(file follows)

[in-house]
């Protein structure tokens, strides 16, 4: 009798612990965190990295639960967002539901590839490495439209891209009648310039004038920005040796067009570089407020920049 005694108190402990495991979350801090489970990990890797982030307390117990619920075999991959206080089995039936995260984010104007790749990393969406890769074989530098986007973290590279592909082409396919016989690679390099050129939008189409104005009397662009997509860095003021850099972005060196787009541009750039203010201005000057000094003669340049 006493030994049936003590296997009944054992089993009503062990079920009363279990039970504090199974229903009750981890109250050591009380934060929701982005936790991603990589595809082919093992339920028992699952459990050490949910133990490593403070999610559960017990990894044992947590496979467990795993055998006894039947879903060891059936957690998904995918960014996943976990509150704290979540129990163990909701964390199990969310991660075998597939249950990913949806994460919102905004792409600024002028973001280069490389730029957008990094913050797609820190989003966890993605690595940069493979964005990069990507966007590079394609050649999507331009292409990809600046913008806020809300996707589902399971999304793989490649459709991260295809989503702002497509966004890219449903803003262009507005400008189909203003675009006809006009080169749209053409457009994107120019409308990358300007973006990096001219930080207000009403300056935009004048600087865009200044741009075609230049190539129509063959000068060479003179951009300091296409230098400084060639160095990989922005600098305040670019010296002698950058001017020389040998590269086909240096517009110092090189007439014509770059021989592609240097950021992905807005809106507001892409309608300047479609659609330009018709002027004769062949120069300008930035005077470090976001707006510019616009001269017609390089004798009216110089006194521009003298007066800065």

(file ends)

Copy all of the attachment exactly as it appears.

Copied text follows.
[in-house]
């Protein structure tokens, strides 16, 4: 009798612990965190990295639960967002539901590839490495439209891209009648310039004038920005040796067009570089407020920049 005694108190402990495991979350801090489970990990890797982030307390117990619920075999991959206080089995039936995260984010104007790749990393969406890769074989530098986007973290590279592909082409396919016989690679390099050129939008189409104005009397662009997509860095003021850099972005060196787009541009750039203010201005000057000094003669340049 006493030994049936003590296997009944054992089993009503062990079920009363279990039970504090199974229903009750981890109250050591009380934060929701982005936790991603990589595809082919093992339920028992699952459990050490949910133990490593403070999610559960017990990894044992947590496979467990795993055998006894039947879903060891059936957690998904995918960014996943976990509150704290979540129990163990909701964390199990969310991660075998597939249950990913949806994460919102905004792409600024002028973001280069490389730029957008990094913050797609820190989003966890993605690595940069493979964005990069990507966007590079394609050649999507331009292409990809600046913008806020809300996707589902399971999304793989490649459709991260295809989503702002497509966004890219449903803003262009507005400008189909203003675009006809006009080169749209053409457009994107120019409308990358300007973006990096001219930080207000009403300056935009004048600087865009200044741009075609230049190539129509063959000068060479003179951009300091296409230098400084060639160095990989922005600098305040670019010296002698950058001017020389040998590269086909240096517009110092090189007439014509770059021989592609240097950021992905807005809106507001892409309608300047479609659609330009018709002027004769062949120069300008930035005077470090976001707006510019616009001269017609390089004798009216110089006194521009003298007066800065």